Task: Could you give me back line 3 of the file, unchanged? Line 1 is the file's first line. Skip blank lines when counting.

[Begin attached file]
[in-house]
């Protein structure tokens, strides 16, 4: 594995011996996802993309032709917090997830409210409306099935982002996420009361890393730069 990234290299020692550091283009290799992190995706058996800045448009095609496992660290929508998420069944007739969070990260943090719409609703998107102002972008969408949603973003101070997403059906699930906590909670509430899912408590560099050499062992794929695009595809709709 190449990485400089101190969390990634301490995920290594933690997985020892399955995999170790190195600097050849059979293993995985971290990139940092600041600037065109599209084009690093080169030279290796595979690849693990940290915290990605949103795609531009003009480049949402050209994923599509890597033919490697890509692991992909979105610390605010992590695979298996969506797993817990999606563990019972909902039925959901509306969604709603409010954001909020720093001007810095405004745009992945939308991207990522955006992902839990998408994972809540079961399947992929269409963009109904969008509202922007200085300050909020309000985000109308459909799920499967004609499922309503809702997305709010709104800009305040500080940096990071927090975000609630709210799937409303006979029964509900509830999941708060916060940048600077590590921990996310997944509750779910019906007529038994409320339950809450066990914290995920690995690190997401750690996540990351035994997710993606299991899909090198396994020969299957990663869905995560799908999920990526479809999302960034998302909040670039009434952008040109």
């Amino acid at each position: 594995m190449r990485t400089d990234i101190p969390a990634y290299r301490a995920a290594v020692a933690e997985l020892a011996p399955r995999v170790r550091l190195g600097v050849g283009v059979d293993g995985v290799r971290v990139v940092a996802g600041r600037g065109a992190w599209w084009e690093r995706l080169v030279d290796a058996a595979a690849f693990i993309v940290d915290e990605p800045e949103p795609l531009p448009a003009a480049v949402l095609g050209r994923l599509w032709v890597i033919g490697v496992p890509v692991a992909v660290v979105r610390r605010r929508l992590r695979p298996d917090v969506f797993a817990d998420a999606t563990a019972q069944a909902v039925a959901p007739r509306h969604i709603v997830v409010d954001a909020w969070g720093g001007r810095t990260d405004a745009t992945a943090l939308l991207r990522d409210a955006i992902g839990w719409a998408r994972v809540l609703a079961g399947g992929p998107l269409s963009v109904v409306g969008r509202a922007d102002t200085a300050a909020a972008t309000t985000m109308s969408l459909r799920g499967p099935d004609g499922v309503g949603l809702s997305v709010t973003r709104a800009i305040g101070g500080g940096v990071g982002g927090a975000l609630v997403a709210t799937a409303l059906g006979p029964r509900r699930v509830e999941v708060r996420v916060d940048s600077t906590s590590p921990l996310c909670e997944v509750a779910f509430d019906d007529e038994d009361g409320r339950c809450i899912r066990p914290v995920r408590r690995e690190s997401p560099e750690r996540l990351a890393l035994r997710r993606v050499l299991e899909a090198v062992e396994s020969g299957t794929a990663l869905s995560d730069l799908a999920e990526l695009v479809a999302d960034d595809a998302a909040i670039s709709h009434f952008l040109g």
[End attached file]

């Amino acid at each position: 594995m190449r990485t400089d990234i101190p969390a990634y290299r301490a995920a290594v020692a933690e997985l020892a011996p399955r995999v170790r550091l190195g600097v050849g283009v059979d293993g995985v290799r971290v990139v940092a996802g600041r600037g065109a992190w599209w084009e690093r995706l080169v030279d290796a058996a595979a690849f693990i993309v940290d915290e990605p800045e949103p795609l531009p448009a003009a480049v949402l095609g050209r994923l599509w032709v890597i033919g490697v496992p890509v692991a992909v660290v979105r610390r605010r929508l992590r695979p298996d917090v969506f797993a817990d998420a999606t563990a019972q069944a909902v039925a959901p007739r509306h969604i709603v997830v409010d954001a909020w969070g720093g001007r810095t990260d405004a745009t992945a943090l939308l991207r990522d409210a955006i992902g839990w719409a998408r994972v809540l609703a079961g399947g992929p998107l269409s963009v109904v409306g969008r509202a922007d102002t200085a300050a909020a972008t309000t985000m109308s969408l459909r799920g499967p099935d004609g499922v309503g949603l809702s997305v709010t973003r709104a800009i305040g101070g500080g940096v990071g982002g927090a975000l609630v997403a709210t799937a409303l059906g006979p029964r509900r699930v509830e999941v708060r996420v916060d940048s600077t906590s590590p921990l996310c909670e997944v509750a779910f509430d019906d007529e038994d009361g409320r339950c809450i899912r066990p914290v995920r408590r690995e690190s997401p560099e750690r996540l990351a890393l035994r997710r993606v050499l299991e899909a090198v062992e396994s020969g299957t794929a990663l869905s995560d730069l799908a999920e990526l695009v479809a999302d960034d595809a998302a909040i670039s709709h009434f952008l040109g």